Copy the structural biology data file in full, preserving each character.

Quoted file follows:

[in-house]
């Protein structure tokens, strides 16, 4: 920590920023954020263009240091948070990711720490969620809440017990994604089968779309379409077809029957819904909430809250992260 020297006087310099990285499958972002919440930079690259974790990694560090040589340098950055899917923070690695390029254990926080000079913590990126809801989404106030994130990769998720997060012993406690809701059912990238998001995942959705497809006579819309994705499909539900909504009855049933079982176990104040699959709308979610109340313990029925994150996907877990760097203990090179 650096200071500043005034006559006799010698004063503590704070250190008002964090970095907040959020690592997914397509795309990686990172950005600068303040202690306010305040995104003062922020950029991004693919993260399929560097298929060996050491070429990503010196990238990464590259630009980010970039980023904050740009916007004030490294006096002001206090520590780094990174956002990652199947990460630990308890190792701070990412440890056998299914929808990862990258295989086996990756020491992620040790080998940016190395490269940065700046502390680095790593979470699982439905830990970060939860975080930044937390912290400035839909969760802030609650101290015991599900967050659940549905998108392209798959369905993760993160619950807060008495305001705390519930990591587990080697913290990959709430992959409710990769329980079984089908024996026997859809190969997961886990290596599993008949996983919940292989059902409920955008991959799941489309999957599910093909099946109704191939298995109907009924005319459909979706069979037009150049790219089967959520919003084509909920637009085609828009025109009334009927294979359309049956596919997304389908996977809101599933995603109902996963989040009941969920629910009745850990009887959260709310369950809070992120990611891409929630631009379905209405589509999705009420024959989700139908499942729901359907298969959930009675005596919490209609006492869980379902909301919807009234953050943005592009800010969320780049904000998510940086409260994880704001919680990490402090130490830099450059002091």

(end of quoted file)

[in-house]
């Protein structure tokens, strides 16, 4: 920590920023954020263009240091948070990711720490969620809440017990994604089968779309379409077809029957819904909430809250992260 020297006087310099990285499958972002919440930079690259974790990694560090040589340098950055899917923070690695390029254990926080000079913590990126809801989404106030994130990769998720997060012993406690809701059912990238998001995942959705497809006579819309994705499909539900909504009855049933079982176990104040699959709308979610109340313990029925994150996907877990760097203990090179 650096200071500043005034006559006799010698004063503590704070250190008002964090970095907040959020690592997914397509795309990686990172950005600068303040202690306010305040995104003062922020950029991004693919993260399929560097298929060996050491070429990503010196990238990464590259630009980010970039980023904050740009916007004030490294006096002001206090520590780094990174956002990652199947990460630990308890190792701070990412440890056998299914929808990862990258295989086996990756020491992620040790080998940016190395490269940065700046502390680095790593979470699982439905830990970060939860975080930044937390912290400035839909969760802030609650101290015991599900967050659940549905998108392209798959369905993760993160619950807060008495305001705390519930990591587990080697913290990959709430992959409710990769329980079984089908024996026997859809190969997961886990290596599993008949996983919940292989059902409920955008991959799941489309999957599910093909099946109704191939298995109907009924005319459909979706069979037009150049790219089967959520919003084509909920637009085609828009025109009334009927294979359309049956596919997304389908996977809101599933995603109902996963989040009941969920629910009745850990009887959260709310369950809070992120990611891409929630631009379905209405589509999705009420024959989700139908499942729901359907298969959930009675005596919490209609006492869980379902909301919807009234953050943005592009800010969320780049904000998510940086409260994880704001919680990490402090130490830099450059002091």